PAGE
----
Placement-targeted advertisements (formerly Site-Targeted Advertisements)

In 2003 Google introduced site-targeted advertising. Using the AdWords control panel, advertisers can enter keywords, domain names, topics, and demographic targeting preferences. Based on this, Google places ads on relevant sites within the content network. If domain names are targeted, Google also provides a list of related sites for placement. Advertisers bid on a cost-per-impression (CPI) or cost-per-click (CPC) basis for site targeting.

With placement targeting, it is possible for an ad to take up an entire ad block instead of splitting the ad into two to four ads. This leads to higher ad visibility for the advertiser.

The minimum cost-per-thousand impressions bid for placement-targeted campaigns is 25 cents. There is no minimum CPC bid.

 

Re-marketing

Remarketing is an AdWords feature that allows marketers to show advertisements to those that have already been to their website. This feature also allows marketers to create different audiences from website users and to show relevant ads to separate audiences. Re-marketing Lists for Search (RLSA) via Google Analytics became available in Google AdWords in early June 2015, allowing standard GA re-marketing lists to be used to plan traditional text search ads.

A more advanced subtype of remarketing is dynamic remarketing through which advertisers can show past visitors the specific products or services they viewed to further customize the experience and enhance conversion rates. This subtype is especially used by e-commerce websites that foster a diverse range of products and services and need to have their remarketing messages relevant to users.

While remarketing is a mainstream practice, it remains to be perceived as an intrusive one to many users as they might feel annoyingly stalked all over the internet. So, it is recommended for AdWords advertisers to dive deep into optimization practices such as frequency capping so that their remarketing efforts won’t backfire and build customer dissatisfaction and distress instead of brand awareness and sales.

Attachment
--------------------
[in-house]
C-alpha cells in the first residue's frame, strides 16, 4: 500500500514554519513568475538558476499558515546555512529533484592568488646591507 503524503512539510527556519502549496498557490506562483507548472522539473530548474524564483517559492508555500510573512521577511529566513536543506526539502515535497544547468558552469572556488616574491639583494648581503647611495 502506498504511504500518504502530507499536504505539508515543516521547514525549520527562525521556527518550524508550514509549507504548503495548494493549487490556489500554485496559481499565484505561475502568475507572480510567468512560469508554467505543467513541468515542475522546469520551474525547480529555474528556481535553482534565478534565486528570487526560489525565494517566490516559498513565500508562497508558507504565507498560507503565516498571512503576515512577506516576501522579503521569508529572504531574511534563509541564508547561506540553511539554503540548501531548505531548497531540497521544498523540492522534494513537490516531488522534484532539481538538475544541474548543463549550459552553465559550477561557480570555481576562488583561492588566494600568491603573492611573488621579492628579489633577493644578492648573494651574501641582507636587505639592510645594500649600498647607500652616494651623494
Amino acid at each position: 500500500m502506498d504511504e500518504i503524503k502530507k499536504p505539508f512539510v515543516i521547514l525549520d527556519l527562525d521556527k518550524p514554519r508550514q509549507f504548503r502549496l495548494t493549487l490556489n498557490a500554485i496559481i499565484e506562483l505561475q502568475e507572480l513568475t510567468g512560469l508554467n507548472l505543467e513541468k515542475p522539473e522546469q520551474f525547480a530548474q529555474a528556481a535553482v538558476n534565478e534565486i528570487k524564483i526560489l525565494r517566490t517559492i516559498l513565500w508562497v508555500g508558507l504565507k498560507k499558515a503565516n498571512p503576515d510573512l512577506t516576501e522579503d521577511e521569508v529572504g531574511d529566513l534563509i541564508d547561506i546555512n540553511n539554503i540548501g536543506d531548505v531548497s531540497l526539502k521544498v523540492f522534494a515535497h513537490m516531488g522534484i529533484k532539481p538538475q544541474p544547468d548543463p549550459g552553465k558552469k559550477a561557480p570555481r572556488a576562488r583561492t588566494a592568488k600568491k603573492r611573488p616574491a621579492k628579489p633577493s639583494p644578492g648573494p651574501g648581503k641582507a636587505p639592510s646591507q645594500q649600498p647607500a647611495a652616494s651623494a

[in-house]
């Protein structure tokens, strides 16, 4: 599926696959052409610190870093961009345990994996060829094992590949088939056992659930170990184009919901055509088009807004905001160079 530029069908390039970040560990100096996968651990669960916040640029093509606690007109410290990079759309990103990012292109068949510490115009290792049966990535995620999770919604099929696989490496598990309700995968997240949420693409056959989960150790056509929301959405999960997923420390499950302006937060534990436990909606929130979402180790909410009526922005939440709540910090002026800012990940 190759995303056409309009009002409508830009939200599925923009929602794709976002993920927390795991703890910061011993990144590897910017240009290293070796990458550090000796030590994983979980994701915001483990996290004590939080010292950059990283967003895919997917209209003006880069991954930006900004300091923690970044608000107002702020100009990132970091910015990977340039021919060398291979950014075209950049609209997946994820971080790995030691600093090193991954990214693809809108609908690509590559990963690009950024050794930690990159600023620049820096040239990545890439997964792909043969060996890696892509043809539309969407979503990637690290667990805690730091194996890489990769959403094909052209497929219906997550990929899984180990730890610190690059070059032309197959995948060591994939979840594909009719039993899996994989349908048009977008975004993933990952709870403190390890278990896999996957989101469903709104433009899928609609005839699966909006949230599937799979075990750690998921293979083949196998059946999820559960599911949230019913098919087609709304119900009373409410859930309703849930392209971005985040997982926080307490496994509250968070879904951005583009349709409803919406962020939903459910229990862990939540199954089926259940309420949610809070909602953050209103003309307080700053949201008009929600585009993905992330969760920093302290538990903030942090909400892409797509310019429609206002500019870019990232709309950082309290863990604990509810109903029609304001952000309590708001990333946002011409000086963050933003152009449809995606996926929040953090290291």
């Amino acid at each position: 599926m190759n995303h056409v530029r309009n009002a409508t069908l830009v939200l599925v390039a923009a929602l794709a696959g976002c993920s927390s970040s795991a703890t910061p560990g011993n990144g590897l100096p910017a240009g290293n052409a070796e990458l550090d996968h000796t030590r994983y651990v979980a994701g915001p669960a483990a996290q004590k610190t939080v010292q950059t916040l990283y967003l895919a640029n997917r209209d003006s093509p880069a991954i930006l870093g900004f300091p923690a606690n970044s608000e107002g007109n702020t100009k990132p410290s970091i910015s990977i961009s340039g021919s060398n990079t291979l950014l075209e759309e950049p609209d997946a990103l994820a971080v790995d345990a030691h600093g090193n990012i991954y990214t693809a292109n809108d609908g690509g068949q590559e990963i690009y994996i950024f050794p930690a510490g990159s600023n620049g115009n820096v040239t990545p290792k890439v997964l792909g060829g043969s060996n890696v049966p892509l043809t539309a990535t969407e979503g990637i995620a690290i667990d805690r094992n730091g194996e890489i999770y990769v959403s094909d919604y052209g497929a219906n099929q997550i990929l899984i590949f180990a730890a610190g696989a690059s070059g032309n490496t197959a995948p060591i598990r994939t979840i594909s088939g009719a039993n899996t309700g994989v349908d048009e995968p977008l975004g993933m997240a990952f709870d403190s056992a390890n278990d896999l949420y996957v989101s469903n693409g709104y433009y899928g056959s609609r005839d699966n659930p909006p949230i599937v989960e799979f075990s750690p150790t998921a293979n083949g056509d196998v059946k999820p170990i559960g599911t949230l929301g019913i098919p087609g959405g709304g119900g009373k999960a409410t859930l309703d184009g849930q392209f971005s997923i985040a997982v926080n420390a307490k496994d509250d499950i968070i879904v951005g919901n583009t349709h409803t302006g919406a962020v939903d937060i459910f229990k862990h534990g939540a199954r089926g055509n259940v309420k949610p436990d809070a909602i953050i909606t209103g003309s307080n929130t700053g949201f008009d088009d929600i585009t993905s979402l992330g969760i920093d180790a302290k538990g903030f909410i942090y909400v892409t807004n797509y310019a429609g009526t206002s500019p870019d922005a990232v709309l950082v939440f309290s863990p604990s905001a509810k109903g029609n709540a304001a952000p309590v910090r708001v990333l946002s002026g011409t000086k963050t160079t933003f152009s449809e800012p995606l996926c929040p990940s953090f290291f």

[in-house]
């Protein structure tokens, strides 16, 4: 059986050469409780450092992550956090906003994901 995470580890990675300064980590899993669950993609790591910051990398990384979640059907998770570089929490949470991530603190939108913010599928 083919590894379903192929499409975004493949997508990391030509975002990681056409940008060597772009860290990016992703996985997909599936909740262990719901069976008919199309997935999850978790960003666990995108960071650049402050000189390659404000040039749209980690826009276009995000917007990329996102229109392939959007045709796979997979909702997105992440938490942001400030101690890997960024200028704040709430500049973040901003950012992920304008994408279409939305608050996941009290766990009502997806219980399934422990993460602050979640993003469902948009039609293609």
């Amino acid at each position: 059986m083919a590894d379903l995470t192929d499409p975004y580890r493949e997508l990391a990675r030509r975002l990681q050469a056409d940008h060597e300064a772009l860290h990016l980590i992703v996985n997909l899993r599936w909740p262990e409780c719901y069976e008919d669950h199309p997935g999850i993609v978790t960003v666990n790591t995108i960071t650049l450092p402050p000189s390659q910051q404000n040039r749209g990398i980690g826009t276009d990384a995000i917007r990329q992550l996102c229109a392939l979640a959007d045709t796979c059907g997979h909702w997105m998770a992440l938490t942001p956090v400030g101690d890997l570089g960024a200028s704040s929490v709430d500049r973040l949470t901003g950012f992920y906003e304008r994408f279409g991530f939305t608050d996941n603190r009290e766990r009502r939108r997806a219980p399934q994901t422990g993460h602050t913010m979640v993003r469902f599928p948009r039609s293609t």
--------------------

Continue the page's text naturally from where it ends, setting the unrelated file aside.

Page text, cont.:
Ad Extensions

Ad extensions allow advertisers to show extra information with their ads, such as a business address, phone number, or web page links. Ad extensions are created to improve ad visibility and attract clicks. They appear with the Search Network, above search results, and at time on the Display Network.

AdWords shows extensions when it calculates that the extensions will improve the advertiser’s campaign performance, or when an ad is ranked high enough for it to appear.

 

Google Click-to-Call

Google Click-to-Call was a service provided by Google which allowed users to call advertisers straight from Google search results pages. Users entered their phone numbers and Google would connect the call to the advertiser. Google paid for the calling charges. The service was discontinued in 2007. For some time, similar click-to-call functionality was available for results in Google Maps. In the Froyo release of Google’s Android operating system, certain advertisements included a very similar functionality. In iOS, phone numbers are automatically recognized as such. Web developers can also provide direct links to the Phone application, providing similar functionality.

Google now offers a mobile click-to-call function which allows searchers to call a business directly rather than going to their website.

 

Source: https://adwords.google.com/home/